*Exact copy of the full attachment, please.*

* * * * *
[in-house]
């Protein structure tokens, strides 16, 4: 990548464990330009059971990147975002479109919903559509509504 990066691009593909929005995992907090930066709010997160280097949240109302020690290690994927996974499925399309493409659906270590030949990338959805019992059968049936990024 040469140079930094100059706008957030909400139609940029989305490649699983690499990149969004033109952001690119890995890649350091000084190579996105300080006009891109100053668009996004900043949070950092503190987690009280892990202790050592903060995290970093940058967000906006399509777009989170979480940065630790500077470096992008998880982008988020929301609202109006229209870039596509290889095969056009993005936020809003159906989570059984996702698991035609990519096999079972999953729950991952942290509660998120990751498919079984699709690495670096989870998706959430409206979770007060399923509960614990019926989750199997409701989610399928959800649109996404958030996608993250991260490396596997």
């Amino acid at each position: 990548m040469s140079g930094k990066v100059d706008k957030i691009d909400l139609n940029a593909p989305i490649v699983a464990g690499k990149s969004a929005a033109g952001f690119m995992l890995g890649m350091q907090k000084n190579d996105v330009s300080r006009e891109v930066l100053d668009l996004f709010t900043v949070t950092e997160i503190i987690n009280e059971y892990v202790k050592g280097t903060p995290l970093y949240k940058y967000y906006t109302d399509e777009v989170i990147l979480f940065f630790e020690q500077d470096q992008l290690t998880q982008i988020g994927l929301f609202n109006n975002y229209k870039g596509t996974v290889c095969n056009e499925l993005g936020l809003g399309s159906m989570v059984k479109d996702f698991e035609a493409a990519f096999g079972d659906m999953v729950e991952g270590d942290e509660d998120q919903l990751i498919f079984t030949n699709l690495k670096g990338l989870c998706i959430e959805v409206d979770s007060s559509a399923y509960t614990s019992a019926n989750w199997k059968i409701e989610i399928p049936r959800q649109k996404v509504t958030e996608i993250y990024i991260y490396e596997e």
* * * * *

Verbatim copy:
[in-house]
């Protein structure tokens, strides 16, 4: 990548464990330009059971990147975002479109919903559509509504 990066691009593909929005995992907090930066709010997160280097949240109302020690290690994927996974499925399309493409659906270590030949990338959805019992059968049936990024 040469140079930094100059706008957030909400139609940029989305490649699983690499990149969004033109952001690119890995890649350091000084190579996105300080006009891109100053668009996004900043949070950092503190987690009280892990202790050592903060995290970093940058967000906006399509777009989170979480940065630790500077470096992008998880982008988020929301609202109006229209870039596509290889095969056009993005936020809003159906989570059984996702698991035609990519096999079972999953729950991952942290509660998120990751498919079984699709690495670096989870998706959430409206979770007060399923509960614990019926989750199997409701989610399928959800649109996404958030996608993250991260490396596997």
């Amino acid at each position: 990548m040469s140079g930094k990066v100059d706008k957030i691009d909400l139609n940029a593909p989305i490649v699983a464990g690499k990149s969004a929005a033109g952001f690119m995992l890995g890649m350091q907090k000084n190579d996105v330009s300080r006009e891109v930066l100053d668009l996004f709010t900043v949070t950092e997160i503190i987690n009280e059971y892990v202790k050592g280097t903060p995290l970093y949240k940058y967000y906006t109302d399509e777009v989170i990147l979480f940065f630790e020690q500077d470096q992008l290690t998880q982008i988020g994927l929301f609202n109006n975002y229209k870039g596509t996974v290889c095969n056009e499925l993005g936020l809003g399309s159906m989570v059984k479109d996702f698991e035609a493409a990519f096999g079972d659906m999953v729950e991952g270590d942290e509660d998120q919903l990751i498919f079984t030949n699709l690495k670096g990338l989870c998706i959430e959805v409206d979770s007060s559509a399923y509960t614990s019992a019926n989750w199997k059968i409701e989610i399928p049936r959800q649109k996404v509504t958030e996608i993250y990024i991260y490396e596997e």